My name is Blake Ziegler. I am a senior at The Pennsylvania State University studying mechanical Engineering. Some of my interests are Rapid Prototyping, vehicle design, and product test and validation. My hobbies include working on vehicles, riding atvs, and farming. The hobby that I have been getting involved with is longboarding. I am new to the sport and always wanted to ride skate board growing up mostly because I wanted to build my own quarter pipe.
I learned about the RepRap Project while taking the Engineering 497 3d prototyping class as PSU. I was put the Yellow Team and charged with building an Open Hybrid Mendel 3D printer. My team members and I are also fabricating more extruding tips and furthering the development of the dual extruder.
Work in Progress
Machining extruder tips.
Part A: Five interesting finds on thingiverse:
1. useful: Measuring Spoons  because we keep breaking ours at my apartment.
2. artistic/beautiful: Abraham Lincolnbecuase some one sculpted this and then used an open source 3d scanner to create a 3d model of the statue.
3. pointless/useless: The Colbear. Well, some one had fun making this but what a waist.
4. funny/weird: Three tone Whistle. A father labored over making this fun sounding whistle for his daughter.
5. scary/strange: Tea Cup Dragon. This just gives me another reason to not drink tea. I don't want a dragon sitting in my tea cup.
Do you feel that you are a tinkerer? Do you know anyone else who is? I love tinkering with things, mostly because I like finding out how things work. I find it cool to understand how things are made or assembled. I think that my roommate is the best tinkerer that I know of. He has so many ideas in his head about projects that he wants to work on. Anything from a car top wind tunnel to building his own quad-copter.
What do you think about the argument regarding the influence of corporate culture on tinkering? I believe that corporate causes people to stay within the lines. If everyone would be able to unlock their creativity by not getting hounded by corporate, technology would rapidly increase. I think this is why I am really intrigued by 3D printing. There are so may cool things that people have created because they wanted to, not because of they were fulfilling there requirements of being an employee of a company.
At the end of the article is the line, "...preserving the habitat of the tinkerer is one of the few time-proven ways we as a nation can get back on track." What do you think about this idea? I think that the results of tinkering is more where we are headed then actually getting us "back on track." When people come up with new things, it causes a shift of how other processes are thought about. Like with rapid prototyping, metal can now be printed in complex shapes instead of traditional metal removal processes.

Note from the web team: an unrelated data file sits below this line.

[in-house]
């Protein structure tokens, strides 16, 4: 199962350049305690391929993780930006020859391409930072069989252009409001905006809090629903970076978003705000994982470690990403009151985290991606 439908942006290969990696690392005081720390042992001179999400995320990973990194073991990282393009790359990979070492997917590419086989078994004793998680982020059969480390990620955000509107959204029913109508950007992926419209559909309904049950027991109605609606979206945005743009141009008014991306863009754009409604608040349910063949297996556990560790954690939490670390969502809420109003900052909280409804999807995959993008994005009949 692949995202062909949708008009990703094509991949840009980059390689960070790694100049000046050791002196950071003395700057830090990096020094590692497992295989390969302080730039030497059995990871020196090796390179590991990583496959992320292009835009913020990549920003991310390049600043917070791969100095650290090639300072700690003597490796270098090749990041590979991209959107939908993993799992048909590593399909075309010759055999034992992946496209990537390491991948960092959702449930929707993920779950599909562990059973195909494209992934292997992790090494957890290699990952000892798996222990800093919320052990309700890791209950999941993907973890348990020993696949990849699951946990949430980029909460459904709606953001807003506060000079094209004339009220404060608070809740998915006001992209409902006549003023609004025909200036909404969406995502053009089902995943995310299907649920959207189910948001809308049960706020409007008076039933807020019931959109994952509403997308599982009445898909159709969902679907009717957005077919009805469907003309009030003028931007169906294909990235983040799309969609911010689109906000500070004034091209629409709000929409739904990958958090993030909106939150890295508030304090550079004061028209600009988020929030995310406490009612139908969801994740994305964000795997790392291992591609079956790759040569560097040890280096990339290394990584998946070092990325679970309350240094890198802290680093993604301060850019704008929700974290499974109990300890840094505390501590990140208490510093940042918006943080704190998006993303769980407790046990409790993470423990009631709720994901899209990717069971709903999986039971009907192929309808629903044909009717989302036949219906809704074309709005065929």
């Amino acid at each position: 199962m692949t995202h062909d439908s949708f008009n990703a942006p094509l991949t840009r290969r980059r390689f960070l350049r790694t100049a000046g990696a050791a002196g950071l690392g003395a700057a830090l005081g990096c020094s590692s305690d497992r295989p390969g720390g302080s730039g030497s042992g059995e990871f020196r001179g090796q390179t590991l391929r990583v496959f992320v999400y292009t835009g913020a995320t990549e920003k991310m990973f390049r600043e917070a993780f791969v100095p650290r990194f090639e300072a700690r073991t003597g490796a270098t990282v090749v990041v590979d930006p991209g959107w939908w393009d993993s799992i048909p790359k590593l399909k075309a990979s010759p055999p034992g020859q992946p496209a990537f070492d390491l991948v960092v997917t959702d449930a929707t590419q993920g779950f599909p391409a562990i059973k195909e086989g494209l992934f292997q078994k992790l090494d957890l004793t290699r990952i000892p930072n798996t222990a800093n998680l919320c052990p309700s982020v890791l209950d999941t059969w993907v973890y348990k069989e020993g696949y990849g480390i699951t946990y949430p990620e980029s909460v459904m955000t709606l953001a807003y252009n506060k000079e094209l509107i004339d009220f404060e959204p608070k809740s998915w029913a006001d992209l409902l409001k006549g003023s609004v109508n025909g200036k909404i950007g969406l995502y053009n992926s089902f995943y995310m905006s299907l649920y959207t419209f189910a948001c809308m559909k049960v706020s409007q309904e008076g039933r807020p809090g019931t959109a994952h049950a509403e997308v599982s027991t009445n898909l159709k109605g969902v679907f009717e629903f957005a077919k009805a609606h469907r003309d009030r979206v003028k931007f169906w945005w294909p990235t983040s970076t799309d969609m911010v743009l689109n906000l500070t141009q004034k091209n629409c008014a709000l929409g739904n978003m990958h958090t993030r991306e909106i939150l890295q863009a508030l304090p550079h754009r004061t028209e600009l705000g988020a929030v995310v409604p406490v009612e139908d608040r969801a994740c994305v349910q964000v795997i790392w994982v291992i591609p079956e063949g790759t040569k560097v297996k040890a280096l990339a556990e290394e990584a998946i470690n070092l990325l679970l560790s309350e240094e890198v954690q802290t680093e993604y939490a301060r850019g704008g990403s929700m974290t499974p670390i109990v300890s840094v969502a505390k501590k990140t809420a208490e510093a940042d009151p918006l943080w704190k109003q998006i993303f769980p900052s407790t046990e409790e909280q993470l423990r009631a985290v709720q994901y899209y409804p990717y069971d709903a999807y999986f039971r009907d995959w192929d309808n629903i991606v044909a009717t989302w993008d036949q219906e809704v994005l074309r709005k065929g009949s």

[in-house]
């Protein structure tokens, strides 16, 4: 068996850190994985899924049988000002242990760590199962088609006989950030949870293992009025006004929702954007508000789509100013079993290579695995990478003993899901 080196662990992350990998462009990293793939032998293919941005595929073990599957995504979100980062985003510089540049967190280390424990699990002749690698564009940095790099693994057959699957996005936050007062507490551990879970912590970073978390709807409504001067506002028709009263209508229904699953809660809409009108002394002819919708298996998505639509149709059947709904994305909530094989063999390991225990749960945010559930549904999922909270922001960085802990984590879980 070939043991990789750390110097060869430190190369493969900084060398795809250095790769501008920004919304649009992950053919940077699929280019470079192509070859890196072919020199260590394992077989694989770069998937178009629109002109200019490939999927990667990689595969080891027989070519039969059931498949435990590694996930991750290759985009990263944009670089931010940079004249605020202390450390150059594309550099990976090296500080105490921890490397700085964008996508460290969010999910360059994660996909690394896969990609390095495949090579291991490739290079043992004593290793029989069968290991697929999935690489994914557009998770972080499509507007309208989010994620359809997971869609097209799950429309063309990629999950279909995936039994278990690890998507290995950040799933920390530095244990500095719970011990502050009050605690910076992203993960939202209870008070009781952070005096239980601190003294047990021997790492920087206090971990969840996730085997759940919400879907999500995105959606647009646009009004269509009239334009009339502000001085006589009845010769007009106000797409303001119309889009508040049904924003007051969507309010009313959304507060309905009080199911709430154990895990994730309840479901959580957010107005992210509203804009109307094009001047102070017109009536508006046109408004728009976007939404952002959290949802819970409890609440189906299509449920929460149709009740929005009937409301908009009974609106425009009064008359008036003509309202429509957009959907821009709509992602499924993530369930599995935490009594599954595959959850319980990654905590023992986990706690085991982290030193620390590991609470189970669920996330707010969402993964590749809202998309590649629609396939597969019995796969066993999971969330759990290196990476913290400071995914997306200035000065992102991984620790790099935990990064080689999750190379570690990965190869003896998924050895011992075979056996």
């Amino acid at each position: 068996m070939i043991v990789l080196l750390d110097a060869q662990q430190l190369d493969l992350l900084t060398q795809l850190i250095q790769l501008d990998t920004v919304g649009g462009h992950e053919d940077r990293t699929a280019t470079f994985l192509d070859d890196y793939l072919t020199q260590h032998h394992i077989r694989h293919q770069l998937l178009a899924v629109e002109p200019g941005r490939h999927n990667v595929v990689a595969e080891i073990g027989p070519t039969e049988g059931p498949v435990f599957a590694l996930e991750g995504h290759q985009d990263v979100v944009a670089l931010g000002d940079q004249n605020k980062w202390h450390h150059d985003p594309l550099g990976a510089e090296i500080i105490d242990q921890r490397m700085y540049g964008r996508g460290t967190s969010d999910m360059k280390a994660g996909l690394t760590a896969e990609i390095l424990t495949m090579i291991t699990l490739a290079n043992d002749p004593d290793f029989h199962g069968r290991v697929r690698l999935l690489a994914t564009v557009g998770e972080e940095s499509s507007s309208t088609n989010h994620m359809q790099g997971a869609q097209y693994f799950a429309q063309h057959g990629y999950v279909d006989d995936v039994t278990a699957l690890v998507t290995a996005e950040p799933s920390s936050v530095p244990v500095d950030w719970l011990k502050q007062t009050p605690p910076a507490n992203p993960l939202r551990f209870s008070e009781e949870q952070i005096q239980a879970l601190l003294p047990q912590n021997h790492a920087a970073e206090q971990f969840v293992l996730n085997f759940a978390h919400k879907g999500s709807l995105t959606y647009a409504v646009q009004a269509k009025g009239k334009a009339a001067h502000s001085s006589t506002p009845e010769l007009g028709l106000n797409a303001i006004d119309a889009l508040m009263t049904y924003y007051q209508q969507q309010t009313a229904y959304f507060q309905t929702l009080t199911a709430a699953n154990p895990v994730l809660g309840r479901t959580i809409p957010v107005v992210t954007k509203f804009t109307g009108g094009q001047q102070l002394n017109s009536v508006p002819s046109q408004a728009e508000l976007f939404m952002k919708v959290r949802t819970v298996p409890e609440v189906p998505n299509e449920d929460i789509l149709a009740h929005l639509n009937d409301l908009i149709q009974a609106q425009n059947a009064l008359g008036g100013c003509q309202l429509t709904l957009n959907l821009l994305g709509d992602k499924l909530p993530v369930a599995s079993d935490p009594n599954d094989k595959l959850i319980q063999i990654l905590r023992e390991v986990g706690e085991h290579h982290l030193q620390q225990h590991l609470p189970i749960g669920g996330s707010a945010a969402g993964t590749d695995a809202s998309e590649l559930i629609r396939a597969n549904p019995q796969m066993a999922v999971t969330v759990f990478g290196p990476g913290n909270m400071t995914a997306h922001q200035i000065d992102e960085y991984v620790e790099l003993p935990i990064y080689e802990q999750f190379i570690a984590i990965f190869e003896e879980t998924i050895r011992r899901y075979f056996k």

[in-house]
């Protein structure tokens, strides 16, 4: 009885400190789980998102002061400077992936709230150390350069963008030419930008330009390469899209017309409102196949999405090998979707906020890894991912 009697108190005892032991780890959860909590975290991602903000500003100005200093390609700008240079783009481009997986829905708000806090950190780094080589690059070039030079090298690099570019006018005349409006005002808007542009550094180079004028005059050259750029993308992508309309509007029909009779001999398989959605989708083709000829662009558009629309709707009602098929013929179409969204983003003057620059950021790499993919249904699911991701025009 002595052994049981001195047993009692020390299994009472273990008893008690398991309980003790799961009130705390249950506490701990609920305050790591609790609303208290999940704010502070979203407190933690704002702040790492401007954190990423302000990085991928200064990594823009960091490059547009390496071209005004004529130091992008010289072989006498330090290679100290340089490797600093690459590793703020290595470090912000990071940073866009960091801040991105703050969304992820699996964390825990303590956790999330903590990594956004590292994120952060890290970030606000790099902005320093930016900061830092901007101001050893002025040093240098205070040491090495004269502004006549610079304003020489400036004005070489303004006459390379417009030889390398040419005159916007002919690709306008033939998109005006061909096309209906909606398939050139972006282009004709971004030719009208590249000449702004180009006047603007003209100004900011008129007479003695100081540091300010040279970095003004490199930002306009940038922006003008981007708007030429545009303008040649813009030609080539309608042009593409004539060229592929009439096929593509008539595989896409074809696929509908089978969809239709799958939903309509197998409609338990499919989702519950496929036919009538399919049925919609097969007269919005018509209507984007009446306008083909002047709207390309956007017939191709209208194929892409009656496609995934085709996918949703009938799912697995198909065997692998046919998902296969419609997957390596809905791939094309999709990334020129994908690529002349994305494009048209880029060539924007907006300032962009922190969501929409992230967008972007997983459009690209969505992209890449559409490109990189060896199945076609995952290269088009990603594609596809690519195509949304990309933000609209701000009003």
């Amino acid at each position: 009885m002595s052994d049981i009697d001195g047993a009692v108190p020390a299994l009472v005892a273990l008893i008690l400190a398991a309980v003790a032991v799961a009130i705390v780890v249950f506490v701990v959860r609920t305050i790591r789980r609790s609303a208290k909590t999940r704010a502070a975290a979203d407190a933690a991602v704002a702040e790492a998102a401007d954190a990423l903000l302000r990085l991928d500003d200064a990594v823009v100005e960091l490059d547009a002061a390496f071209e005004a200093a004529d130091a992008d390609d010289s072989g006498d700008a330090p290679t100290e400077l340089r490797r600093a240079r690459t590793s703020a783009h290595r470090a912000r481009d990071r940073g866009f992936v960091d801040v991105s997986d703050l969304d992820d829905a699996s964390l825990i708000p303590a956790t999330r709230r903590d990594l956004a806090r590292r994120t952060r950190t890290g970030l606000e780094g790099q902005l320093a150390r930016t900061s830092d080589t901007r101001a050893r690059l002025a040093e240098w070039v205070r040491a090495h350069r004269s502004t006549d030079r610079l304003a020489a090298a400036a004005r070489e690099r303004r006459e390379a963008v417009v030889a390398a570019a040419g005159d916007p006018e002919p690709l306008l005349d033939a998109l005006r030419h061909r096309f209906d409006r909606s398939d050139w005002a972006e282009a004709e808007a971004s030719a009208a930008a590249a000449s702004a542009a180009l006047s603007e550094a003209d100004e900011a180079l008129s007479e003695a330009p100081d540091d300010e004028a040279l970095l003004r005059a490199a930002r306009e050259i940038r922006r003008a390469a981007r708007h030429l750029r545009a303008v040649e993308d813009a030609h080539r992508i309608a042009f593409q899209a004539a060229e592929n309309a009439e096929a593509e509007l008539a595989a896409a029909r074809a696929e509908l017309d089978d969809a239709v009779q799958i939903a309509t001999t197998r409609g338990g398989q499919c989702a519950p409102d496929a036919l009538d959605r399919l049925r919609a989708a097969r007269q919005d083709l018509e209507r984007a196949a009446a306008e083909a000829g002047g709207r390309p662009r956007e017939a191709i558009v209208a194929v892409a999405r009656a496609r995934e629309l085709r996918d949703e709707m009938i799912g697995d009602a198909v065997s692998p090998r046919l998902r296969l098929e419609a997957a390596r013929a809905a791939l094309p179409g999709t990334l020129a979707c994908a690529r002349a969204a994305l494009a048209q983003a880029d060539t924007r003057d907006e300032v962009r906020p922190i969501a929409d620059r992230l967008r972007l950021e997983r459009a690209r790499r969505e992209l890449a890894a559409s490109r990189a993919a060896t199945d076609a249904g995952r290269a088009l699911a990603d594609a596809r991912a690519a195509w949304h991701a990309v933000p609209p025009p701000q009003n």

What are the primary design principles you took away from the interview? What did you think when you saw his final project with his daughter? Can you think of how some of his principles might apply to our work? Some of the principles that I took away from the interview was that you should never give up or there is always a way to accomplish your task. I think it is also important to work with a cross-functional team in to create something exceptional. I thought it was cool to see him and his daughter dabbling in the 3d printing world. With all the information available from open sources, it is possible for anyone to accomplish anything. I think its great that this class is made up of so many different people. Everyone has different experiences and backgrounds. When we apply all that knowledge to 'breeding' the next generation of reprap printers it really can lead us in all directions. Only the strong and best designs will survive but thats nature.
Watch "Mother of all Demos". Do you recognize the rough features we use on every computer today in its earliest form? Are you impressed by what he's demonstrating? Do you think that you would have recognized the importance of this work in you were in the audience at the time? Copy and Paste commands from the 60's really? That's crazy! Its hard to believe that they had that ability back then. If I was in the audience, I probably would have though that it was really cool but probably wouldn't have any idea what it would be able to do in the future. One of the hardest thing to do with new findings and technology is find an application for it.
Watch "Open Source Futures" . What does he say regarding the initial perception of the mother of all demos? Why do we and why should we share the information we generate? Why shouldn't we? How might we better share our knowledge? People thought the "Mother of all demos was fake. When people collaborate on things the sky is the limit. I feel that it is really important to share ideas and concepts to make some really cool things. I think that its is also important to keep things secret if the product is refined and you want to make money off of it. The internet is a great way to share information and also find it. People need to come up with better ways to share information through the internet.
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